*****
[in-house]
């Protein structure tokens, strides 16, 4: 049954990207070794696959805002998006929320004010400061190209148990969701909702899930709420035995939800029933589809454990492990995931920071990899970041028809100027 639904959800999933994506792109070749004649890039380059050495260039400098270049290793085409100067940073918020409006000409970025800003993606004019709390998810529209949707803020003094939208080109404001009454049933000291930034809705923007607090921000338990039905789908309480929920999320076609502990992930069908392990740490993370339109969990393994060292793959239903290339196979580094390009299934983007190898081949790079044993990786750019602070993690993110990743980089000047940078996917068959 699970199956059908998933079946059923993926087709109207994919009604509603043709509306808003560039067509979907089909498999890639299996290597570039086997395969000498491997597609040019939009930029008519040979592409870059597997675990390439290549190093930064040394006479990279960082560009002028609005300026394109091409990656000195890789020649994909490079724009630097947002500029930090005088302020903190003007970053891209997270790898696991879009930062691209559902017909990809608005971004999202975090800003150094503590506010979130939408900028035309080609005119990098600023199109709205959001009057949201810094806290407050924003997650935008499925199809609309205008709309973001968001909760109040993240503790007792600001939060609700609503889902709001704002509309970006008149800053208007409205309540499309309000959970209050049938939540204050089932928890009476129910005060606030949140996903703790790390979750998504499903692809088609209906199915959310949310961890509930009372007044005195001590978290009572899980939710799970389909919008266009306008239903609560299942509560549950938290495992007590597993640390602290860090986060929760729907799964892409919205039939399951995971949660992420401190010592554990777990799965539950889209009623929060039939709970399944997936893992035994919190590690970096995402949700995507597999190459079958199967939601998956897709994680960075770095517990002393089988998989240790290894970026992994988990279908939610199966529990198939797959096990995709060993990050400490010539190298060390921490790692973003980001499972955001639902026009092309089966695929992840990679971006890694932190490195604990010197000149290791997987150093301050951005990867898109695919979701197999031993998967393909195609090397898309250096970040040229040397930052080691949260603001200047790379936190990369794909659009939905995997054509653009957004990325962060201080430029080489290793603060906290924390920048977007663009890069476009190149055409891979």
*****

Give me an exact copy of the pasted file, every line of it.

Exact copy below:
[in-house]
């Protein structure tokens, strides 16, 4: 049954990207070794696959805002998006929320004010400061190209148990969701909702899930709420035995939800029933589809454990492990995931920071990899970041028809100027 639904959800999933994506792109070749004649890039380059050495260039400098270049290793085409100067940073918020409006000409970025800003993606004019709390998810529209949707803020003094939208080109404001009454049933000291930034809705923007607090921000338990039905789908309480929920999320076609502990992930069908392990740490993370339109969990393994060292793959239903290339196979580094390009299934983007190898081949790079044993990786750019602070993690993110990743980089000047940078996917068959 699970199956059908998933079946059923993926087709109207994919009604509603043709509306808003560039067509979907089909498999890639299996290597570039086997395969000498491997597609040019939009930029008519040979592409870059597997675990390439290549190093930064040394006479990279960082560009002028609005300026394109091409990656000195890789020649994909490079724009630097947002500029930090005088302020903190003007970053891209997270790898696991879009930062691209559902017909990809608005971004999202975090800003150094503590506010979130939408900028035309080609005119990098600023199109709205959001009057949201810094806290407050924003997650935008499925199809609309205008709309973001968001909760109040993240503790007792600001939060609700609503889902709001704002509309970006008149800053208007409205309540499309309000959970209050049938939540204050089932928890009476129910005060606030949140996903703790790390979750998504499903692809088609209906199915959310949310961890509930009372007044005195001590978290009572899980939710799970389909919008266009306008239903609560299942509560549950938290495992007590597993640390602290860090986060929760729907799964892409919205039939399951995971949660992420401190010592554990777990799965539950889209009623929060039939709970399944997936893992035994919190590690970096995402949700995507597999190459079958199967939601998956897709994680960075770095517990002393089988998989240790290894970026992994988990279908939610199966529990198939797959096990995709060993990050400490010539190298060390921490790692973003980001499972955001639902026009092309089966695929992840990679971006890694932190490195604990010197000149290791997987150093301050951005990867898109695919979701197999031993998967393909195609090397898309250096970040040229040397930052080691949260603001200047790379936190990369794909659009939905995997054509653009957004990325962060201080430029080489290793603060906290924390920048977007663009890069476009190149055409891979």